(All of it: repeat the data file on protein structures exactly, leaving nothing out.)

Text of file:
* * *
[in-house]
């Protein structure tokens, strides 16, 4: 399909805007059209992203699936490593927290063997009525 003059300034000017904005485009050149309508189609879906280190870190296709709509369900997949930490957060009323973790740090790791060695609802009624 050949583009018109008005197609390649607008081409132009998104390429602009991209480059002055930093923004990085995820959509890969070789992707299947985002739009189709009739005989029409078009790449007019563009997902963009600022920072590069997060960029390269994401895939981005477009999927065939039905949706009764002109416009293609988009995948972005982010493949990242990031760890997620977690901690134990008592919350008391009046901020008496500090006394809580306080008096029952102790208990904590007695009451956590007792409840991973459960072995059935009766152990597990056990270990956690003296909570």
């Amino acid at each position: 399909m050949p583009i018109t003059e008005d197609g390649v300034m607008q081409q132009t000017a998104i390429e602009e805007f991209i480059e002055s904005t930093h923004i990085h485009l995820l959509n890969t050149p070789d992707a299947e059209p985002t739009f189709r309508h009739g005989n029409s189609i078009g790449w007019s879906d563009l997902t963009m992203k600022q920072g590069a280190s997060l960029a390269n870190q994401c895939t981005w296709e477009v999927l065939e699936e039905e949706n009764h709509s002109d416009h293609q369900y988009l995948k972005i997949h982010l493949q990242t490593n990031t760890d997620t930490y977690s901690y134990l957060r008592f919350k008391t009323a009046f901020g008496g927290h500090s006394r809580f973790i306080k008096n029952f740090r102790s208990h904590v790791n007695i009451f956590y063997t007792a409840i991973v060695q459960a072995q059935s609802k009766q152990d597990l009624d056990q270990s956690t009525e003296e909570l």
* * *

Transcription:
[in-house]
């Protein structure tokens, strides 16, 4: 399909805007059209992203699936490593927290063997009525 003059300034000017904005485009050149309508189609879906280190870190296709709509369900997949930490957060009323973790740090790791060695609802009624 050949583009018109008005197609390649607008081409132009998104390429602009991209480059002055930093923004990085995820959509890969070789992707299947985002739009189709009739005989029409078009790449007019563009997902963009600022920072590069997060960029390269994401895939981005477009999927065939039905949706009764002109416009293609988009995948972005982010493949990242990031760890997620977690901690134990008592919350008391009046901020008496500090006394809580306080008096029952102790208990904590007695009451956590007792409840991973459960072995059935009766152990597990056990270990956690003296909570």
């Amino acid at each position: 399909m050949p583009i018109t003059e008005d197609g390649v300034m607008q081409q132009t000017a998104i390429e602009e805007f991209i480059e002055s904005t930093h923004i990085h485009l995820l959509n890969t050149p070789d992707a299947e059209p985002t739009f189709r309508h009739g005989n029409s189609i078009g790449w007019s879906d563009l997902t963009m992203k600022q920072g590069a280190s997060l960029a390269n870190q994401c895939t981005w296709e477009v999927l065939e699936e039905e949706n009764h709509s002109d416009h293609q369900y988009l995948k972005i997949h982010l493949q990242t490593n990031t760890d997620t930490y977690s901690y134990l957060r008592f919350k008391t009323a009046f901020g008496g927290h500090s006394r809580f973790i306080k008096n029952f740090r102790s208990h904590v790791n007695i009451f956590y063997t007792a409840i991973v060695q459960a072995q059935s609802k009766q152990d597990l009624d056990q270990s956690t009525e003296e909570l």